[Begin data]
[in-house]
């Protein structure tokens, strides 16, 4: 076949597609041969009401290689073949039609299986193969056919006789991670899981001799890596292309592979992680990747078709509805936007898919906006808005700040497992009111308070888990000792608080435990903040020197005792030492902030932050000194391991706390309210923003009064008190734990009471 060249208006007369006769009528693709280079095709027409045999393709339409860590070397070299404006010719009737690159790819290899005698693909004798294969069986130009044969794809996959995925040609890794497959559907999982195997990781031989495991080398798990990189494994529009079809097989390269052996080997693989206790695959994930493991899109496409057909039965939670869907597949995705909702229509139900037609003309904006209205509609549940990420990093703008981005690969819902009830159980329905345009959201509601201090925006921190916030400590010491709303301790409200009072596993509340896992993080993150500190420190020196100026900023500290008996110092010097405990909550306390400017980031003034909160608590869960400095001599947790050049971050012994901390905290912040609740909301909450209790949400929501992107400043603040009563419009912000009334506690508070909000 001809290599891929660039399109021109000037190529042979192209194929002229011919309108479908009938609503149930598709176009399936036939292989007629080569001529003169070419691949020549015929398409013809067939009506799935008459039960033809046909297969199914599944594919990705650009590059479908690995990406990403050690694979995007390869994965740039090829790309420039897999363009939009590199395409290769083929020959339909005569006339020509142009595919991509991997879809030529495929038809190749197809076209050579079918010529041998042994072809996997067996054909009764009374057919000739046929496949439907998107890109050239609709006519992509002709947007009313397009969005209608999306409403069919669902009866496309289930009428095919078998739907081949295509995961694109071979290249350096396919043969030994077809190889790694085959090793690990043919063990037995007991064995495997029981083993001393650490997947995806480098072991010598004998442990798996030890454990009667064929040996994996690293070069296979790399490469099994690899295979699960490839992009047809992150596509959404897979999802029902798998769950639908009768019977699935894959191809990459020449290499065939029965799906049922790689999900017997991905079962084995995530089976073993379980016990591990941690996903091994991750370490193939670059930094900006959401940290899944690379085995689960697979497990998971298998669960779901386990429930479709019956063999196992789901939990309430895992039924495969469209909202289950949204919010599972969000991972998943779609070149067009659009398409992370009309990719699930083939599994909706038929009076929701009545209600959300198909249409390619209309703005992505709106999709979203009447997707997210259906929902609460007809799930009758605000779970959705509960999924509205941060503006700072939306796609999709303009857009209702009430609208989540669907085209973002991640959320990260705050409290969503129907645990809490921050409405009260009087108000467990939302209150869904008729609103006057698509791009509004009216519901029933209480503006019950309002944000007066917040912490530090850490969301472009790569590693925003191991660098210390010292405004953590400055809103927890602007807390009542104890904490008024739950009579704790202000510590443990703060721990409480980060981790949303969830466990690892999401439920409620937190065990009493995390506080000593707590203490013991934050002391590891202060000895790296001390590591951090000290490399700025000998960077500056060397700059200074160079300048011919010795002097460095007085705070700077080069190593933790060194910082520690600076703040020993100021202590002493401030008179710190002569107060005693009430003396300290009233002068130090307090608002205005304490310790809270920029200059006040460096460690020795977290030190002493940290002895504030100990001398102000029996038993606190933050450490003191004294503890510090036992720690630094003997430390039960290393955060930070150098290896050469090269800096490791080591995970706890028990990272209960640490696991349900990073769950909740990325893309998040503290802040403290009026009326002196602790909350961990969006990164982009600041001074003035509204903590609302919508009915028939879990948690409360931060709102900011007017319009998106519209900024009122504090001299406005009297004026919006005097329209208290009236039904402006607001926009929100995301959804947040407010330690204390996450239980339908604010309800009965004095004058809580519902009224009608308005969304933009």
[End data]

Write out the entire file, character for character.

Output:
[in-house]
């Protein structure tokens, strides 16, 4: 076949597609041969009401290689073949039609299986193969056919006789991670899981001799890596292309592979992680990747078709509805936007898919906006808005700040497992009111308070888990000792608080435990903040020197005792030492902030932050000194391991706390309210923003009064008190734990009471 060249208006007369006769009528693709280079095709027409045999393709339409860590070397070299404006010719009737690159790819290899005698693909004798294969069986130009044969794809996959995925040609890794497959559907999982195997990781031989495991080398798990990189494994529009079809097989390269052996080997693989206790695959994930493991899109496409057909039965939670869907597949995705909702229509139900037609003309904006209205509609549940990420990093703008981005690969819902009830159980329905345009959201509601201090925006921190916030400590010491709303301790409200009072596993509340896992993080993150500190420190020196100026900023500290008996110092010097405990909550306390400017980031003034909160608590869960400095001599947790050049971050012994901390905290912040609740909301909450209790949400929501992107400043603040009563419009912000009334506690508070909000 001809290599891929660039399109021109000037190529042979192209194929002229011919309108479908009938609503149930598709176009399936036939292989007629080569001529003169070419691949020549015929398409013809067939009506799935008459039960033809046909297969199914599944594919990705650009590059479908690995990406990403050690694979995007390869994965740039090829790309420039897999363009939009590199395409290769083929020959339909005569006339020509142009595919991509991997879809030529495929038809190749197809076209050579079918010529041998042994072809996997067996054909009764009374057919000739046929496949439907998107890109050239609709006519992509002709947007009313397009969005209608999306409403069919669902009866496309289930009428095919078998739907081949295509995961694109071979290249350096396919043969030994077809190889790694085959090793690990043919063990037995007991064995495997029981083993001393650490997947995806480098072991010598004998442990798996030890454990009667064929040996994996690293070069296979790399490469099994690899295979699960490839992009047809992150596509959404897979999802029902798998769950639908009768019977699935894959191809990459020449290499065939029965799906049922790689999900017997991905079962084995995530089976073993379980016990591990941690996903091994991750370490193939670059930094900006959401940290899944690379085995689960697979497990998971298998669960779901386990429930479709019956063999196992789901939990309430895992039924495969469209909202289950949204919010599972969000991972998943779609070149067009659009398409992370009309990719699930083939599994909706038929009076929701009545209600959300198909249409390619209309703005992505709106999709979203009447997707997210259906929902609460007809799930009758605000779970959705509960999924509205941060503006700072939306796609999709303009857009209702009430609208989540669907085209973002991640959320990260705050409290969503129907645990809490921050409405009260009087108000467990939302209150869904008729609103006057698509791009509004009216519901029933209480503006019950309002944000007066917040912490530090850490969301472009790569590693925003191991660098210390010292405004953590400055809103927890602007807390009542104890904490008024739950009579704790202000510590443990703060721990409480980060981790949303969830466990690892999401439920409620937190065990009493995390506080000593707590203490013991934050002391590891202060000895790296001390590591951090000290490399700025000998960077500056060397700059200074160079300048011919010795002097460095007085705070700077080069190593933790060194910082520690600076703040020993100021202590002493401030008179710190002569107060005693009430003396300290009233002068130090307090608002205005304490310790809270920029200059006040460096460690020795977290030190002493940290002895504030100990001398102000029996038993606190933050450490003191004294503890510090036992720690630094003997430390039960290393955060930070150098290896050469090269800096490791080591995970706890028990990272209960640490696991349900990073769950909740990325893309998040503290802040403290009026009326002196602790909350961990969006990164982009600041001074003035509204903590609302919508009915028939879990948690409360931060709102900011007017319009998106519209900024009122504090001299406005009297004026919006005097329209208290009236039904402006607001926009929100995301959804947040407010330690204390996450239980339908604010309800009965004095004058809580519902009224009608308005969304933009």